Car safety for Pets

Dog in car

With the Easter holidays about to start, our newest blogger Jo asks some serious questions… Are you one of the estimated 2.5 million UK drivers who travel with an unrestrained dog in the car? Or perhaps you are one of the 60% who admit being distracted by their dog whilst driving?

 

Rule 57 of the Highway Code states: “When in a vehicle, make sure dogs or other animals are suitably restrained so they cannot distract you while you are driving or injure you, or themselves, if you stop quickly. A seat belt harness, pet carrier, dog cage or dog guard are ways of restraining animals in cars.”

Although breaching the Highway Code is not in itself illegal, there are plenty of offences that could be committed by ignoring this rule. ‘Driving without due care and attention’ or ‘causing or likely to cause danger by reason of load or passengers’ are both justifiable offences when a dog is bouncing around in the car, and fines, penalty points and even licence disqualification are all possible outcomes.

It’s not a silly rule, either. The distraction itself – of stopping your pet moving around or removing them from the passenger seat – can cause problems just as using a mobile whilst driving can cause problems. It is not unheard of for scared cats to escape from poorly-constructed boxes and secrete themselves under the pedals, restricting your braking. During an accident, unrestrained dogs can turn into projectiles as they fly through the air, injuring themselves, or even you, in the process. Airbags are designed to save adults and can be fatal to children and dogs, if deployed. And there is every chance an overexcited or panicking cat or dog could leap from the window and injure themselves.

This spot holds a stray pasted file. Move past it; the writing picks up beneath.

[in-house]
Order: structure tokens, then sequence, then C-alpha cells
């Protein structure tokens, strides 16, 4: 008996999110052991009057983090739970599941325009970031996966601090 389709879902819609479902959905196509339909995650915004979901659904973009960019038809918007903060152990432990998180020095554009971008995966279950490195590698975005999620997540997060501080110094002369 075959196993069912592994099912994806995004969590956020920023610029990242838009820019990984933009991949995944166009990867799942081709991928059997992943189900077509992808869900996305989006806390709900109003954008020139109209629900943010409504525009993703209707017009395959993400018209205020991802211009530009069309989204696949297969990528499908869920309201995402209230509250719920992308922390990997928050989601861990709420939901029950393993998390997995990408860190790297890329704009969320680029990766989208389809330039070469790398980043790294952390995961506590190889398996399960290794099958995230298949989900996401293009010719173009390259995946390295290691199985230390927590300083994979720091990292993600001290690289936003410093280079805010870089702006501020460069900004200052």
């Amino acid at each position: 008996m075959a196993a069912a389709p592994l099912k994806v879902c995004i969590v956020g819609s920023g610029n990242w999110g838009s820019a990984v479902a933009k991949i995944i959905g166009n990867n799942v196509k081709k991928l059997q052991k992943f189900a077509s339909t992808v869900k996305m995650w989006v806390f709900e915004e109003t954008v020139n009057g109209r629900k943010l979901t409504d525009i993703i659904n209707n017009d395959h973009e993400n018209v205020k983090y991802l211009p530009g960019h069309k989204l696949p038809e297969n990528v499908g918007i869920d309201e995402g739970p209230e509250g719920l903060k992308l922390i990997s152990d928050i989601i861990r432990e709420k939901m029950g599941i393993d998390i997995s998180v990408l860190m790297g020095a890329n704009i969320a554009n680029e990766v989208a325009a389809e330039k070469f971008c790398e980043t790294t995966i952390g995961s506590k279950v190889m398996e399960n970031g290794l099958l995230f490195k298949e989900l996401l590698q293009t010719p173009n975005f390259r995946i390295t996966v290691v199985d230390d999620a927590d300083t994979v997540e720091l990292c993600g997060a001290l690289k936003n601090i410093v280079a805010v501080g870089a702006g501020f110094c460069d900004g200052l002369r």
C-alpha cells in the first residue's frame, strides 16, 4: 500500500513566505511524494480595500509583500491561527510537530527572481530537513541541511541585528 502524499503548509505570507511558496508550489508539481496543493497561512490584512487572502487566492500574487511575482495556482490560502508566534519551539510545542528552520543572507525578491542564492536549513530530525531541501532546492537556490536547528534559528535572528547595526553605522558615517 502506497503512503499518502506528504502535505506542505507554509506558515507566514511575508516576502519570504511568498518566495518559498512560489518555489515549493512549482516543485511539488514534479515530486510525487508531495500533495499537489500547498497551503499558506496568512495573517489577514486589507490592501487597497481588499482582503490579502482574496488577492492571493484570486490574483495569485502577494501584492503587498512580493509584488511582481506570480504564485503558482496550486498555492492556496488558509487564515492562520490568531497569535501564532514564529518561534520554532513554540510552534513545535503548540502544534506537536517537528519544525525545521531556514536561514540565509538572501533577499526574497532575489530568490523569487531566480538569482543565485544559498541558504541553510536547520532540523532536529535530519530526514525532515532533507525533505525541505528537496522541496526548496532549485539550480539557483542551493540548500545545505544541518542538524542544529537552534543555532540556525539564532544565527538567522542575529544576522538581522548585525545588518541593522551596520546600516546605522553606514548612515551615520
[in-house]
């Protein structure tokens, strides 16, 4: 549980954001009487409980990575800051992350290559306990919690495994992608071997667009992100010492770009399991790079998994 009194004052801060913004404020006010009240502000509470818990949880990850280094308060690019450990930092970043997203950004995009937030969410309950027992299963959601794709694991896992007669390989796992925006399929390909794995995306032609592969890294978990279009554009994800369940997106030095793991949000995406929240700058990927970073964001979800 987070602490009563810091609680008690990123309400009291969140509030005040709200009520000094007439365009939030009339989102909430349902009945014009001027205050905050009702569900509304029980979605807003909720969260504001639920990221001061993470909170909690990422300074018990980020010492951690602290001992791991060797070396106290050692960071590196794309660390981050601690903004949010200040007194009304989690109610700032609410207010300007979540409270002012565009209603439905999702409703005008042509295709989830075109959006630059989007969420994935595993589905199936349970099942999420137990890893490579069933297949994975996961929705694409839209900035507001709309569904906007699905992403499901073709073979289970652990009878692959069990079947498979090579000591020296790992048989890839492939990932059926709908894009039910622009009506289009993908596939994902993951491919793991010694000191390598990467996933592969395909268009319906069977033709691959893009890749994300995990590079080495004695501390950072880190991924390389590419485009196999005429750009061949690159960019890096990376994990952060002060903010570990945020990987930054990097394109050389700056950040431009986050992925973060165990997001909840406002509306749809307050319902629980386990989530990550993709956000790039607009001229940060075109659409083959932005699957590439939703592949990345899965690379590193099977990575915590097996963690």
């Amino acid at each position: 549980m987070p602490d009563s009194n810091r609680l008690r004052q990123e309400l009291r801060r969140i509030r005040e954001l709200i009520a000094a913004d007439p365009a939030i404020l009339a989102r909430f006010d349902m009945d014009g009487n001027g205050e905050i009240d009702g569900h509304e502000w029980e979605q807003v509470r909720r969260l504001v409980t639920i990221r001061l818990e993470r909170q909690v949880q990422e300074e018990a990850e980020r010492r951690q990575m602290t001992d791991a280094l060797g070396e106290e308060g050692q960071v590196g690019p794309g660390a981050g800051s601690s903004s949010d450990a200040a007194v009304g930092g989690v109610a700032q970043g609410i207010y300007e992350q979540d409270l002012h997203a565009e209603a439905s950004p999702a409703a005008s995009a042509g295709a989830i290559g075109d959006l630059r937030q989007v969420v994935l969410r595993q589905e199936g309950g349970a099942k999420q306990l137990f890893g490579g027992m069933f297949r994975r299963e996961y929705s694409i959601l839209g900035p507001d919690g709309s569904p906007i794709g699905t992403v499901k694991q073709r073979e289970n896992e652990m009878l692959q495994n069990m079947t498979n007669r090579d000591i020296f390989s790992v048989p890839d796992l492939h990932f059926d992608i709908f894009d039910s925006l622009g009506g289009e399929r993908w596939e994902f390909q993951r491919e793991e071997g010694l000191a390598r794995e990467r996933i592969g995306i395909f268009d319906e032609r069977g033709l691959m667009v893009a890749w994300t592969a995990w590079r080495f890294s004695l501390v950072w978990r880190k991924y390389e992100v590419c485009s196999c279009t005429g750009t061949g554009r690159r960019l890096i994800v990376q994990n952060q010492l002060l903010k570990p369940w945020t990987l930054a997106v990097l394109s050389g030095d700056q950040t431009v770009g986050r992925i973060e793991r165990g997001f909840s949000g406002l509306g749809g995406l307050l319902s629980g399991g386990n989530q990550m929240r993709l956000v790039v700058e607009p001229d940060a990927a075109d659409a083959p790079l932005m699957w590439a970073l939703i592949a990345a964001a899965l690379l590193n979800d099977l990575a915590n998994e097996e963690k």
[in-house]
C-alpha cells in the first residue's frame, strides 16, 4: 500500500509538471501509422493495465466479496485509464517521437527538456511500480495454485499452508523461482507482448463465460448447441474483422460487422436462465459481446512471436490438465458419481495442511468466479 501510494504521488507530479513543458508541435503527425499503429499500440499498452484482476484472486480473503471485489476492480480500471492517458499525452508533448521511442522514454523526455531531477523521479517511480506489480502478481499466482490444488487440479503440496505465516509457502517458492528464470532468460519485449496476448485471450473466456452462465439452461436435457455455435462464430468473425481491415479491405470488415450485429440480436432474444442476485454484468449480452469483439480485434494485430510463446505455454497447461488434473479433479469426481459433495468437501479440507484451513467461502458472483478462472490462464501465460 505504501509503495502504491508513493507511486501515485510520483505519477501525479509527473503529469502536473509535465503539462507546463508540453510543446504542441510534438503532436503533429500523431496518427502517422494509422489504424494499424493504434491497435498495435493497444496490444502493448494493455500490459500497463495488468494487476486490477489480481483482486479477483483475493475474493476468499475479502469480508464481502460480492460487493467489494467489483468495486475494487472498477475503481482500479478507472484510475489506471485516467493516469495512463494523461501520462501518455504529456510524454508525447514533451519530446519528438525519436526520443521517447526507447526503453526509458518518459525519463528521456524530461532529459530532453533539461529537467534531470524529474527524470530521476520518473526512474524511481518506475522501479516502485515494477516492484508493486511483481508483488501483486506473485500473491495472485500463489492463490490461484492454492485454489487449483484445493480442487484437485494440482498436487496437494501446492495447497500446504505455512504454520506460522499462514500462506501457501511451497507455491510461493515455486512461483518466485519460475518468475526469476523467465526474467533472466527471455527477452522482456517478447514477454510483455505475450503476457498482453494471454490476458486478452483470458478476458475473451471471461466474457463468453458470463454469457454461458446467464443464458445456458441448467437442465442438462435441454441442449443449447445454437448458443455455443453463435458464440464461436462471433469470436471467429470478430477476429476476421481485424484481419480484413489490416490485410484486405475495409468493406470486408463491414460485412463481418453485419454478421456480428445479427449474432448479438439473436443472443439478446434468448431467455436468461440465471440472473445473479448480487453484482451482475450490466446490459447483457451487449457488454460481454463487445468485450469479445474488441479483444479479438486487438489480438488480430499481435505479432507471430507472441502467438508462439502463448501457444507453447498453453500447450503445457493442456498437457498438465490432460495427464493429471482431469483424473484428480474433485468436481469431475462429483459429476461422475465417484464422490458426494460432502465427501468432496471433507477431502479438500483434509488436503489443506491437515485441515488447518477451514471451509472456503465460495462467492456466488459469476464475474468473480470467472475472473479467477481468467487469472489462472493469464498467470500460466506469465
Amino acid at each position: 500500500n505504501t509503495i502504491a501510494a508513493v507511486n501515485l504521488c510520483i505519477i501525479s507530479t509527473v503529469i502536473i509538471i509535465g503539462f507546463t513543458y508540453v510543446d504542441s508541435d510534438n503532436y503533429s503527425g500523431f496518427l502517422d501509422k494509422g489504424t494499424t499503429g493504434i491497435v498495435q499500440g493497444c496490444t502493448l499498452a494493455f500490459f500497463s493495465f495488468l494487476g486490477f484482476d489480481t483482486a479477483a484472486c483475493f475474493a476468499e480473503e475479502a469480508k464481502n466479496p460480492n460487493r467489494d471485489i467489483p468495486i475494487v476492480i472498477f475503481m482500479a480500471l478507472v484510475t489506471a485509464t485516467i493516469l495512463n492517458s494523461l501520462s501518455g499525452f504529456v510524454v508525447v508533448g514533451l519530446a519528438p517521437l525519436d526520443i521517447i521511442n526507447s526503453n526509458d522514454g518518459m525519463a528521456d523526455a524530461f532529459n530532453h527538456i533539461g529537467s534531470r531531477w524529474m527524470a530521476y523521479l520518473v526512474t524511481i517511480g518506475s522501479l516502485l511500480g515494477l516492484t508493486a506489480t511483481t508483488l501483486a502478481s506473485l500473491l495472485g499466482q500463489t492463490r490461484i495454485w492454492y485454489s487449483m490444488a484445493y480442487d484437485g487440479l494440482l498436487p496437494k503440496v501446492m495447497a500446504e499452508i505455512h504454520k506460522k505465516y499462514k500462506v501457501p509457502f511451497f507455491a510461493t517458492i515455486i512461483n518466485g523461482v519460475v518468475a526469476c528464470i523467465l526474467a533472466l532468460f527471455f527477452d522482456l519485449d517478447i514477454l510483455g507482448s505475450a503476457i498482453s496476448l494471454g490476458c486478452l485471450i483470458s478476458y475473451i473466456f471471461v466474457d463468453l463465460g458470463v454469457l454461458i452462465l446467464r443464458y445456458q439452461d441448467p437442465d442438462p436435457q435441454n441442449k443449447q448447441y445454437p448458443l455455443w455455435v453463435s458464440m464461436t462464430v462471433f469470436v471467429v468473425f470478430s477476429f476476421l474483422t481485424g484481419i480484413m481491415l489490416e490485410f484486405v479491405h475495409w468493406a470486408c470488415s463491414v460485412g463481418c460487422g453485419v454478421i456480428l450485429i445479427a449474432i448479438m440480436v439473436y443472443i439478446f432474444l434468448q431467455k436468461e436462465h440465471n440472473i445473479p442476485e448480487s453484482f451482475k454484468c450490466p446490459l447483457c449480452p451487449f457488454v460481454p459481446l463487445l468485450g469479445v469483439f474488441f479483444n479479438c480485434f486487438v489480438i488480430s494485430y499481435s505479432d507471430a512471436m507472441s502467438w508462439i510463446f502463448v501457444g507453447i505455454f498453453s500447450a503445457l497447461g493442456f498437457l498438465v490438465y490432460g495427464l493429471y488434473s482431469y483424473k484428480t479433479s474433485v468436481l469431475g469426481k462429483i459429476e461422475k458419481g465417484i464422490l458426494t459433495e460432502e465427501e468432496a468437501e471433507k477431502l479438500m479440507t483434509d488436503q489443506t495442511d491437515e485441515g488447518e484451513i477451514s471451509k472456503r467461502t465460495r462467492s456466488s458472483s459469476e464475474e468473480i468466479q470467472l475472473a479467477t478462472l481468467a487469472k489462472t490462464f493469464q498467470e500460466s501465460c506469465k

So how can we safely restrain our pets?

For cats and rabbits, a good pet carrier is essential. It should be solid and have clips to secure it to the car. Although most carriers have a handle, not all will have seatbelt connectors, so this is something to look out for. It needs to be the appropriate size for the pet, as well. Too large and they’ll rattle around inside and are more likely to be injured in an accident. Too small and they’ll become stressed and the carrier could break under pressure. As a vet, I also tend to recommend carriers that can be easily taken apart in the consult room – this means I can access the animal in order to examine without pulling them through the tiny door and causing more stress.

For dogs, several restraint options are possible. Simple dog guards can turn the boot into safe havens for dogs. They can have their own space, a bed and toys, and even food and water bowls for longer journeys. The guard stops them from leaping over into the back seats, and also prevents them from hurtling forward in case of an emergency stop or accident.

If boot space isn’t an option for you, restraining your dog properly in the back seat is the next best thing. Consider whether a properly attached crate could provide a safe area for your dog – they’re particularly useful for dogs who get over excited on car journeys and try to run around. For very small dogs, cat carriers may even be suitable.

Dog car harnesses are also available. These attach your dog’s harness to a seat belt clip, therefore providing a safe restraint for your dog. These are especially useful for dogs that dislike crates, but should only really be used for dogs that are well behaved in the car – harnesses still provide plenty of opportunity for dogs who get worked up to move around and cause havoc. It is very important that you use this type of restraint with a harness and not a collar- in case of an accident this will be what stops your dog flying forward, and sudden force around the neck can cause horrible injuries.

Whichever method of restraint you decide on, it’s important to get your dog used to it. Make jumping in and out of the car a game, with treats as a reward. Ask them to sit for lengthening periods of time, rewarding good, calm sitting. Build up to short car journeys before going for longer ones, and make sure not all journeys end in a dreaded visit to the vets.

Don’t forget basic canine car safety too. Never leave your dog unattended in the car, even when it doesn’t appear to be warm outside. Cars are small greenhouses when it comes to trapping heat and even a small amount of sun on an otherwise chilly day can quickly cause a dog to overheat, which can result in seizures and death. On longer journeys, always provide plenty of fresh water, and stop for toilet breaks and to stretch their legs if necessary.

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